Denominations appear to have fallen on difficult times. Theological controversies over core Christian beliefs have weakened some denominations. Others have succumbed to classic liberalism. A handful of denominations have reaffirmed their commitment to theological orthodoxy, but even many once-growing conservative denominations have experienced difficult days. All in all, membership in 23 of the 25 largest Christian denominations is declining (the exceptions being the Assemblies of God and the Church of God).
The 2008 American Religious Identification Survey (ARIS) found that the percentage of Americans who self-identify as Christians decreased from 86 percent in a 1990 study to 76 percent in 2008. Much of the loss does seem located in large mainline denominations. At the same time, the ARIS indicated that nondenominational churches have steadily grown since 2001—and that self-identified evangelicals have increased in number. But it seems that denominations have not shared in the growth.
According to many church leaders, denominations are not fading away—they are actually inhibiting growth. I have heard many pastors denounce denominations as hindering more than helping their churches' mission. Others carp at wasteful spending, bureaucratic ineffectiveness, or structural redundancies; these objections seem to have gained adherents in an economic climate of pinching every penny. Loyalty to a denomination has declined and in some cases disappeared.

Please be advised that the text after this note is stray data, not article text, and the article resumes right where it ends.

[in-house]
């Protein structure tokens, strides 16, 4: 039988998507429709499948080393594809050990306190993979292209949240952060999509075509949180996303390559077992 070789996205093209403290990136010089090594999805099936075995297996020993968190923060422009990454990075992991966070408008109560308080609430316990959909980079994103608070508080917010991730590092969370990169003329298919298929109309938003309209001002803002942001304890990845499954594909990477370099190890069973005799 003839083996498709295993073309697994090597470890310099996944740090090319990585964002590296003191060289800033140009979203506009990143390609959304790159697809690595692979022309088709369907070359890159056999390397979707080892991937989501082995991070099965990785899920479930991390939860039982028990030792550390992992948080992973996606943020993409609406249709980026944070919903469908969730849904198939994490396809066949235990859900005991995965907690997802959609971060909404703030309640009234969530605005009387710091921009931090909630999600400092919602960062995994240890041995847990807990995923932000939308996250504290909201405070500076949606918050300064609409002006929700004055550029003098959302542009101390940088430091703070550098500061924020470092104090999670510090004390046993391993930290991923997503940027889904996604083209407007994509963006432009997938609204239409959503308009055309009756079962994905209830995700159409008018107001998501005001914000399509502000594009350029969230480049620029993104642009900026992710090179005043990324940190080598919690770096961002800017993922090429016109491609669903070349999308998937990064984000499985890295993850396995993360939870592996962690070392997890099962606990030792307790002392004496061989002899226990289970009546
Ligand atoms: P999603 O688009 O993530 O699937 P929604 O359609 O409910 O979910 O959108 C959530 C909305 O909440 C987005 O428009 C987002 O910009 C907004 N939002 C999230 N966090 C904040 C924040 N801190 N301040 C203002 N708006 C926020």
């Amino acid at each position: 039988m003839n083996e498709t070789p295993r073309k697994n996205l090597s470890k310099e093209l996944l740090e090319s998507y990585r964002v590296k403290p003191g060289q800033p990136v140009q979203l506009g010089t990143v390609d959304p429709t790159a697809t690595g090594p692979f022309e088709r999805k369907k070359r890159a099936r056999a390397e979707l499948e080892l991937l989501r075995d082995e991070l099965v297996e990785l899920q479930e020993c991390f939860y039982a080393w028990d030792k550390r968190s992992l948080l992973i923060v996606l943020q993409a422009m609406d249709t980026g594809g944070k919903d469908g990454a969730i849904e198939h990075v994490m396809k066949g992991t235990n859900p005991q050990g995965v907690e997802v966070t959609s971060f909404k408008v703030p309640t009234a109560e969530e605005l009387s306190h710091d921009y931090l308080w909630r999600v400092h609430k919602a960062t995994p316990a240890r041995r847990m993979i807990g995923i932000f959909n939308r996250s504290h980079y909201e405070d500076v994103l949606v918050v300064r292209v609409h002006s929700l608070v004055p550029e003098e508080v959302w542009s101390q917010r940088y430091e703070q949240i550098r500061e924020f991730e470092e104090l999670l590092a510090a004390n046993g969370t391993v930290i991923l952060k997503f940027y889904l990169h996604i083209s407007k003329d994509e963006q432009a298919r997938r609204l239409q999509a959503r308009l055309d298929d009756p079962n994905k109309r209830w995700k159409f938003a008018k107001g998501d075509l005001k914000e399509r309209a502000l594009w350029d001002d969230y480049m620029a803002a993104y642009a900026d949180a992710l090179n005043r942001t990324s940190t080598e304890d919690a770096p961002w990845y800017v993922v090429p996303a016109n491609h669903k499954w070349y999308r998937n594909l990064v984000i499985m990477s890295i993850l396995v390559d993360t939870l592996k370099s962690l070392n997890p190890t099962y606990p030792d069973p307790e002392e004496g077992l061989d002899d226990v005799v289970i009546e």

Meanwhile, many of the better-known churches in America today have no denominational affiliation. A 2009 study of the 100 largest churches in the United States conducted by LifeWay Research for Outreach magazine discovered that half of the churches call themselves "nondenominational." ...1
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